On October 7, 2000, a terrible tragedy struck Richard Thayer’s family shortly after my best friend spent the night with them. Richard awoke in the night to a raging fire from a wood stove that had malfunctioned. It killed his wife and five of his children. What words of comfort should we offer Bob, Shannon’s parents, Dalisto, and Richard? Should we tell them God has a grand and noble purpose, known only to Him, for purposely “taking away” their loved ones? Or is there a more rational response in better keeping with God’s character?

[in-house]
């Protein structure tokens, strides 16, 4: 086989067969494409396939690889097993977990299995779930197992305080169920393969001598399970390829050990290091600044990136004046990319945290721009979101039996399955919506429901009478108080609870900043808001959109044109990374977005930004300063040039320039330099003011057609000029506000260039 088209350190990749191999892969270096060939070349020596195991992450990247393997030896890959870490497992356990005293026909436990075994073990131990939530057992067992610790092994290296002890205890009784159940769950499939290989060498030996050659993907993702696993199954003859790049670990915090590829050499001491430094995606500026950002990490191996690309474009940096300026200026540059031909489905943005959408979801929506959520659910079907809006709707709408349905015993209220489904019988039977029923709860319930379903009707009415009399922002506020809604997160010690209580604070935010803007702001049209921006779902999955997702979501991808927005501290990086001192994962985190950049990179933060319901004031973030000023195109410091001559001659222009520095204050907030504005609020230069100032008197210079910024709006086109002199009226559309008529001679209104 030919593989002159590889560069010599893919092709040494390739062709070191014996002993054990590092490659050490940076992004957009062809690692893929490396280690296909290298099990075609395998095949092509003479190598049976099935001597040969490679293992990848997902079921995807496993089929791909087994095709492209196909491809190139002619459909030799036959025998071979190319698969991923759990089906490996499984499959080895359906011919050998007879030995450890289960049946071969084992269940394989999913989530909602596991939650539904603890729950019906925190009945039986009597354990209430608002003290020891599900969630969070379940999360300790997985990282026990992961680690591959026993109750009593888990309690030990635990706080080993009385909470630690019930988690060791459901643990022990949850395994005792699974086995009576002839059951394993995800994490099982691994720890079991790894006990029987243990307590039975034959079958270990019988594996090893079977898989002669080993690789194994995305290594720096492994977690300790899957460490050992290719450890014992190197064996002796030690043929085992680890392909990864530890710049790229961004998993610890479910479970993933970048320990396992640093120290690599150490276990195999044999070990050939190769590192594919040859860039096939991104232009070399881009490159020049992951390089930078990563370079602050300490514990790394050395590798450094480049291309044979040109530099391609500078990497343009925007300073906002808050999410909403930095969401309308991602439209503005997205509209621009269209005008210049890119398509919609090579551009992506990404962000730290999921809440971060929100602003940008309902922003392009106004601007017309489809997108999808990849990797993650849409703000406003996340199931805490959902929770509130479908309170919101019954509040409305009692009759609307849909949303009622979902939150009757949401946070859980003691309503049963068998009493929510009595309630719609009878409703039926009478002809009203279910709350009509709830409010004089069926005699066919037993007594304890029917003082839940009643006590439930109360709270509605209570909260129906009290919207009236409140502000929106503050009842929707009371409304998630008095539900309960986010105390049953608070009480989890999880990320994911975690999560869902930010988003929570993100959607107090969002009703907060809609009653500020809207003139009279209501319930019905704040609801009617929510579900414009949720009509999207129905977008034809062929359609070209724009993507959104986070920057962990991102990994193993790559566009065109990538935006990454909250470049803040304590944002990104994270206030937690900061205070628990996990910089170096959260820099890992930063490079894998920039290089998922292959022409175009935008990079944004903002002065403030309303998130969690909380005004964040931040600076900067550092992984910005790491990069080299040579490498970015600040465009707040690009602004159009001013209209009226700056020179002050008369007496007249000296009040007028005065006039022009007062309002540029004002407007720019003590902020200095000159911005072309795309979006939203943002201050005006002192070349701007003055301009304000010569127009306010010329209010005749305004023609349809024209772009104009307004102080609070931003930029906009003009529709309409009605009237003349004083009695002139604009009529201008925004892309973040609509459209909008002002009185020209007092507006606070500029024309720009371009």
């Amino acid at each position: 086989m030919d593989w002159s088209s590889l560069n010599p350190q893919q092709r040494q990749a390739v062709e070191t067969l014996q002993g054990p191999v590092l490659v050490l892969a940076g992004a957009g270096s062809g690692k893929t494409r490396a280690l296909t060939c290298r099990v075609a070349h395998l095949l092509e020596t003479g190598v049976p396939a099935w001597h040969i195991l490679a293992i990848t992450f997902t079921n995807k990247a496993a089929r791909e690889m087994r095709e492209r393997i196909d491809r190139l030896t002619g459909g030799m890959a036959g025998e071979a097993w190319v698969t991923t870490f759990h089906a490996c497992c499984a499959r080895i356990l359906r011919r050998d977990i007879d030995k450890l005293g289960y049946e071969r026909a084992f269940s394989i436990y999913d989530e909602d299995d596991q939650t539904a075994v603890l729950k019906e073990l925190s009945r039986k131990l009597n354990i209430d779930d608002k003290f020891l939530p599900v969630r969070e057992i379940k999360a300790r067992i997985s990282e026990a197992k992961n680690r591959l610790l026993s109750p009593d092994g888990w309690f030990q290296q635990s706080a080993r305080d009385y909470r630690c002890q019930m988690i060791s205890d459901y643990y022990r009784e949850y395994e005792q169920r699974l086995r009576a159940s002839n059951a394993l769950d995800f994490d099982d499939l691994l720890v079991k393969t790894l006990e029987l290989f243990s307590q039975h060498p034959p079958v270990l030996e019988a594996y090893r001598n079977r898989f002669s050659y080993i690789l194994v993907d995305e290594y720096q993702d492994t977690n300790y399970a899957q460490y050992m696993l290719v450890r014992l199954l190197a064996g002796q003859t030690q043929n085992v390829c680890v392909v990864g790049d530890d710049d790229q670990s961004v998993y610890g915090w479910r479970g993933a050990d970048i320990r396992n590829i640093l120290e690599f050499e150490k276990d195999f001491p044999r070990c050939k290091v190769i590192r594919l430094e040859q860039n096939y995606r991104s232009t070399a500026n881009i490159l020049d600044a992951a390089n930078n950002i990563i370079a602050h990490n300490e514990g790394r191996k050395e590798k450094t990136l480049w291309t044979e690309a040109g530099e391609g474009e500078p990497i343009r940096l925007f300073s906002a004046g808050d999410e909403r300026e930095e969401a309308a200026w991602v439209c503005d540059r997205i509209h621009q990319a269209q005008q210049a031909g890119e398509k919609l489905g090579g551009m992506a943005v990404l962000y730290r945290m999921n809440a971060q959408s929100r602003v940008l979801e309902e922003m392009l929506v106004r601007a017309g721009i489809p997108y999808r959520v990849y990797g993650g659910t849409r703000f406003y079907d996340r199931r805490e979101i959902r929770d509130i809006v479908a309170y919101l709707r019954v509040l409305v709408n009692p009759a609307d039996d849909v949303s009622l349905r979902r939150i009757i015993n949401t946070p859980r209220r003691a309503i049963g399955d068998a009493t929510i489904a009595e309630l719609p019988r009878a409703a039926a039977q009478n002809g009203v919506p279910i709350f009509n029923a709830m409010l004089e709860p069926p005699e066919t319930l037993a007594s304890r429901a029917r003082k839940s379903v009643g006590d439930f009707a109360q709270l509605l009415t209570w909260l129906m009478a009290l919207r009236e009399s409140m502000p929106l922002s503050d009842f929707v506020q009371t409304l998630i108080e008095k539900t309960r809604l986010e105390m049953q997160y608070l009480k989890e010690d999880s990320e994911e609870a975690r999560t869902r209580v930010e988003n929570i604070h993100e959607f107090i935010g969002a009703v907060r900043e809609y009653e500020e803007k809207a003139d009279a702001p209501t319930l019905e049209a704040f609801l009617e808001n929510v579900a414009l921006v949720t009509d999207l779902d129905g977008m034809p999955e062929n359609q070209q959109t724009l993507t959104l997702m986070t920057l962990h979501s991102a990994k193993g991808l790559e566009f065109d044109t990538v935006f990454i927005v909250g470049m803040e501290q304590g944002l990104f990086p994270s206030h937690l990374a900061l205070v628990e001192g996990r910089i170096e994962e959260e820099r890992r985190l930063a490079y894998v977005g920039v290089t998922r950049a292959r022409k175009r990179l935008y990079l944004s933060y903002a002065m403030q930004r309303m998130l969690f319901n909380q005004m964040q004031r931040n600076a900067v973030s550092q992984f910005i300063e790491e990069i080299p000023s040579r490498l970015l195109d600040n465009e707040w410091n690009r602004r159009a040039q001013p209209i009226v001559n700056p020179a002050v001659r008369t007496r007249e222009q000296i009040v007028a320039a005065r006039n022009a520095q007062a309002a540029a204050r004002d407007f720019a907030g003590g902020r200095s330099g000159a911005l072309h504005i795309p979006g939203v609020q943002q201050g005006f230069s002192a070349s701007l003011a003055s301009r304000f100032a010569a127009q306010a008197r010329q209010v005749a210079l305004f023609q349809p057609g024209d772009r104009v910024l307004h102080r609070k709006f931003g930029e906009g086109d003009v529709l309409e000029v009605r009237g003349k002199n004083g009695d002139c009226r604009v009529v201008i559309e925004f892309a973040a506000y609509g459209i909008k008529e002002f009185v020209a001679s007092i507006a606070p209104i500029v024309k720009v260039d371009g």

Since the dawn of time, circumstances like these have led millions to plead with God for answers. But with no audible answer forthcoming, many have tragically concluded that God could not love them to let them suffer so. Some have even figured that there really couldn’t be a personal God at all. Others have grudgingly conceded His existence but have written Him off as a prodigal, deadbeat dad unworthy of their supreme devotion. So how could God allow the suffering of the very people He claims to love so much?

<Back to Authors Page>